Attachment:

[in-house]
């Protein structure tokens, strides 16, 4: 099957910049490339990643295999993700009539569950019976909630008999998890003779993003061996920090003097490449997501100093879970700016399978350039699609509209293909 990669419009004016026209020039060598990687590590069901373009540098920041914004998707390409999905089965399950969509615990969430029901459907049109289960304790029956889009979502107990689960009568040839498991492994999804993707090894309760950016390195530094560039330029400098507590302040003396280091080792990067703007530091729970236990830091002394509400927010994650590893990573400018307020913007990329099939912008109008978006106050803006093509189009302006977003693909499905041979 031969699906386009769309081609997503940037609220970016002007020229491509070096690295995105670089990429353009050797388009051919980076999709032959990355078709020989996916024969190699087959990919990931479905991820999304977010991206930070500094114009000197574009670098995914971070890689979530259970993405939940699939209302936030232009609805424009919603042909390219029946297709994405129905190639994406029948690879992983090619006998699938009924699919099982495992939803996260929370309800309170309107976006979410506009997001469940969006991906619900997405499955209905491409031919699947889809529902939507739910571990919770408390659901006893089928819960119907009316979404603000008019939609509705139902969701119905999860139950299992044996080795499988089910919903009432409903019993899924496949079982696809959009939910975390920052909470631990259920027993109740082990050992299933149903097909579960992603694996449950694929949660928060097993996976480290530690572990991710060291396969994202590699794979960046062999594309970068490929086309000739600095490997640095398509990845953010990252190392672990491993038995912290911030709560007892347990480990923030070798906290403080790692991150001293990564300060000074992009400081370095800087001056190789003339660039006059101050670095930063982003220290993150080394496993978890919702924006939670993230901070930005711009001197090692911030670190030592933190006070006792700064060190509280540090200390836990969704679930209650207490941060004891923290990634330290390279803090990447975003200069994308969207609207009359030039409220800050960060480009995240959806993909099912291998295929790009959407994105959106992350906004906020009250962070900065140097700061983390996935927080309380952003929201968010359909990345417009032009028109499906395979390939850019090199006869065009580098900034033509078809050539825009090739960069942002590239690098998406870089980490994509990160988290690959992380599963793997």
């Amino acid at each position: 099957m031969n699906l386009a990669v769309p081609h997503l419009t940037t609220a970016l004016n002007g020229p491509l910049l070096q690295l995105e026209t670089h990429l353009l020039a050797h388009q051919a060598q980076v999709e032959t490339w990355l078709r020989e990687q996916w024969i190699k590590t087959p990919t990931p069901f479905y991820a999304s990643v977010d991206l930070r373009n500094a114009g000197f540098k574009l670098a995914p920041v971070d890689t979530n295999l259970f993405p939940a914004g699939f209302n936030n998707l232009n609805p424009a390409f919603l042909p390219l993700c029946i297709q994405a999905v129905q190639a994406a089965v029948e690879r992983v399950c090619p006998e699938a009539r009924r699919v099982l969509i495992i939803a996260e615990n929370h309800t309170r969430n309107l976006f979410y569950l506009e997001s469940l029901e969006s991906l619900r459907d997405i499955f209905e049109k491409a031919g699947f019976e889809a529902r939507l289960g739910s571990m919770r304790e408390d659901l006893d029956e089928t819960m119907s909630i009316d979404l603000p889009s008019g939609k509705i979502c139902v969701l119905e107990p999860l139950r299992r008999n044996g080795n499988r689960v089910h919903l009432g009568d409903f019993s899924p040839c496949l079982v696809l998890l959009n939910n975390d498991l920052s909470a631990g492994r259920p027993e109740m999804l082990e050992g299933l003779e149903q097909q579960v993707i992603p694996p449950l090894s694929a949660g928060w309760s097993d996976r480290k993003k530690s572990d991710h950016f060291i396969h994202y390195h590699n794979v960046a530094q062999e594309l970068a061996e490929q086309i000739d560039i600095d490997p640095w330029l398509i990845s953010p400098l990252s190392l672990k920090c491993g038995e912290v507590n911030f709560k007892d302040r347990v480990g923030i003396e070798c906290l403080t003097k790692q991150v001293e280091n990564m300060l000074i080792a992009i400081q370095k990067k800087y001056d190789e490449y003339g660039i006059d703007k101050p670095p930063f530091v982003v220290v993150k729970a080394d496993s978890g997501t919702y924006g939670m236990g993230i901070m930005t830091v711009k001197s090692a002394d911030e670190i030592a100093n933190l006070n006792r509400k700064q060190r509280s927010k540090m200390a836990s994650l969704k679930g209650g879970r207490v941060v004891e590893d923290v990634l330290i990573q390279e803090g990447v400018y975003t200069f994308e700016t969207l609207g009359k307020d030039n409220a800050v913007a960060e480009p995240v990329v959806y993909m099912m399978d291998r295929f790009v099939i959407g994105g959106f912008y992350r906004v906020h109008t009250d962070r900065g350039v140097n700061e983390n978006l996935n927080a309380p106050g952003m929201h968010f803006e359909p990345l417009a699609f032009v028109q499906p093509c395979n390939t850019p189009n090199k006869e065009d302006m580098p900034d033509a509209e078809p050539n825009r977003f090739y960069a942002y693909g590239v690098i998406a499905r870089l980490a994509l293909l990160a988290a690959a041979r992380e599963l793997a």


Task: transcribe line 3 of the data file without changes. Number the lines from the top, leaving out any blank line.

């Amino acid at each position: 099957m031969n699906l386009a990669v769309p081609h997503l419009t940037t609220a970016l004016n002007g020229p491509l910049l070096q690295l995105e026209t670089h990429l353009l020039a050797h388009q051919a060598q980076v999709e032959t490339w990355l078709r020989e990687q996916w024969i190699k590590t087959p990919t990931p069901f479905y991820a999304s990643v977010d991206l930070r373009n500094a114009g000197f540098k574009l670098a995914p920041v971070d890689t979530n295999l259970f993405p939940a914004g699939f209302n936030n998707l232009n609805p424009a390409f919603l042909p390219l993700c029946i297709q994405a999905v129905q190639a994406a089965v029948e690879r992983v399950c090619p006998e699938a009539r009924r699919v099982l969509i495992i939803a996260e615990n929370h309800t309170r969430n309107l976006f979410y569950l506009e997001s469940l029901e969006s991906l619900r459907d997405i499955f209905e049109k491409a031919g699947f019976e889809a529902r939507l289960g739910s571990m919770r304790e408390d659901l006893d029956e089928t819960m119907s909630i009316d979404l603000p889009s008019g939609k509705i979502c139902v969701l119905e107990p999860l139950r299992r008999n044996g080795n499988r689960v089910h919903l009432g009568d409903f019993s899924p040839c496949l079982v696809l998890l959009n939910n975390d498991l920052s909470a631990g492994r259920p027993e109740m999804l082990e050992g299933l003779e149903q097909q579960v993707i992603p694996p449950l090894s694929a949660g928060w309760s097993d996976r480290k993003k530690s572990d991710h950016f060291i396969h994202y390195h590699n794979v960046a530094q062999e594309l970068a061996e490929q086309i000739d560039i600095d490997p640095w330029l398509i990845s953010p400098l990252s190392l672990k920090c491993g038995e912290v507590n911030f709560k007892d302040r347990v480990g923030i003396e070798c906290l403080t003097k790692q991150v001293e280091n990564m300060l000074i080792a992009i400081q370095k990067k800087y001056d190789e490449y003339g660039i006059d703007k101050p670095p930063f530091v982003v220290v993150k729970a080394d496993s978890g997501t919702y924006g939670m236990g993230i901070m930005t830091v711009k001197s090692a002394d911030e670190i030592a100093n933190l006070n006792r509400k700064q060190r509280s927010k540090m200390a836990s994650l969704k679930g209650g879970r207490v941060v004891e590893d923290v990634l330290i990573q390279e803090g990447v400018y975003t200069f994308e700016t969207l609207g009359k307020d030039n409220a800050v913007a960060e480009p995240v990329v959806y993909m099912m399978d291998r295929f790009v099939i959407g994105g959106f912008y992350r906004v906020h109008t009250d962070r900065g350039v140097n700061e983390n978006l996935n927080a309380p106050g952003m929201h968010f803006e359909p990345l417009a699609f032009v028109q499906p093509c395979n390939t850019p189009n090199k006869e065009d302006m580098p900034d033509a509209e078809p050539n825009r977003f090739y960069a942002y693909g590239v690098i998406a499905r870089l980490a994509l293909l990160a988290a690959a041979r992380e599963l793997a």